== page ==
Yemen: Continued fighting displaces thousands across the country
|Publisher||Norwegian Refugee Council/Internal Displacement Monitoring Centre (NRC/IDMC)|
|Publication Date||29 July 2011|
|Cite as||Norwegian Refugee Council/Internal Displacement Monitoring Centre (NRC/IDMC), Yemen: Continued fighting displaces thousands across the country, 29 July 2011, available at: http://www.refworld.org/docid/4e38e4982.html [accessed 31 August 2014]|
|Disclaimer||This is not a UNHCR publication. UNHCR is not responsible for, nor does it necessarily endorse, its content. Any views expressed are solely those of the author or publisher and do not necessarily reflect those of UNHCR, the United Nations or its Member States.|
The raging conflict in Yemen has displaced over 100,000 people in the last several months. Hundreds of people have been killed or injured in almost five months of civil unrest which has dragged the country to the brink of civil war.
In southern Yemen continued fighting has displaced approximately 91,000 IDPs in the governorates of Aden, Lahj, and Abyan. In Aden, about 20,000 IDPs have found refuge in schools, while 42,000 IDPs are living with host families. An additional 16,000 IDPs are located in Aden and close to 13,400 IDPs are in Abyan. There have been further displacements in other areas in the south, notably in Taiz where close to 160 families have fled due to sporadic fighting between security forces and anti-government demonstrators. While in northern and central Yemen up to 2,000 families have been displaced due to significant fighting in Arhab, north of Sana'a city, 200 to 500 families in Al Jawf were also displaced after renewed fighting.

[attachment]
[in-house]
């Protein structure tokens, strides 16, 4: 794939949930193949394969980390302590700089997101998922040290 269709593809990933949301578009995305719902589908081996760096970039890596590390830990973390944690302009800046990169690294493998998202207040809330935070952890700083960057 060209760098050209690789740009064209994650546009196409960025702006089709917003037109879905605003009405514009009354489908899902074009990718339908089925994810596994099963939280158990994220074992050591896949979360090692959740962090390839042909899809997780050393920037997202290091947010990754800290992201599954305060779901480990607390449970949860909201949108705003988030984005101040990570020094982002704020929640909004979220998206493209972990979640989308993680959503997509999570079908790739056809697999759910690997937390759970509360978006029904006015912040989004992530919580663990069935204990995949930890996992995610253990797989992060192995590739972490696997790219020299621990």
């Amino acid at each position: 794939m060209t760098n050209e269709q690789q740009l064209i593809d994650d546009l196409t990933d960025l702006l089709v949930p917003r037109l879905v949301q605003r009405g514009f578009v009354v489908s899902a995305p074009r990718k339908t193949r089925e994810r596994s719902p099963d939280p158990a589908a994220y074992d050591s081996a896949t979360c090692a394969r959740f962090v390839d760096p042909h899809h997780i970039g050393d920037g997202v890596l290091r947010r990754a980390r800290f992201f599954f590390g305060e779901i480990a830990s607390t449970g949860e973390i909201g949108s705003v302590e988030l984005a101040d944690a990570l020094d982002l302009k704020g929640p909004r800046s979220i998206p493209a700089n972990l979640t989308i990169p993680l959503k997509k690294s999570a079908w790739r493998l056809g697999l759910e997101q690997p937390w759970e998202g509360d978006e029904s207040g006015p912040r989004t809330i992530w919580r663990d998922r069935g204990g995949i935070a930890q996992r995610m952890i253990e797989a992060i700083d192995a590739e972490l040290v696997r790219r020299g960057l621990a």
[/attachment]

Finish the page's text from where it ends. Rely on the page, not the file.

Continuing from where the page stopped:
Though humanitarian access in Sa'ada has reportedly improved, access and security challenges in Arhab, Al-Jawf and Abyan governorates continue to hamper provision of humanitarian assistance. Humanitarian agencies have underlined the lack of safe and sufficient access to basic commodities such as food, drinking water and shelter. Services such as primary healthcare and sanitation remain erratic, as the ongoing fuel crisis is increasing supply costs for the delivery of assistance.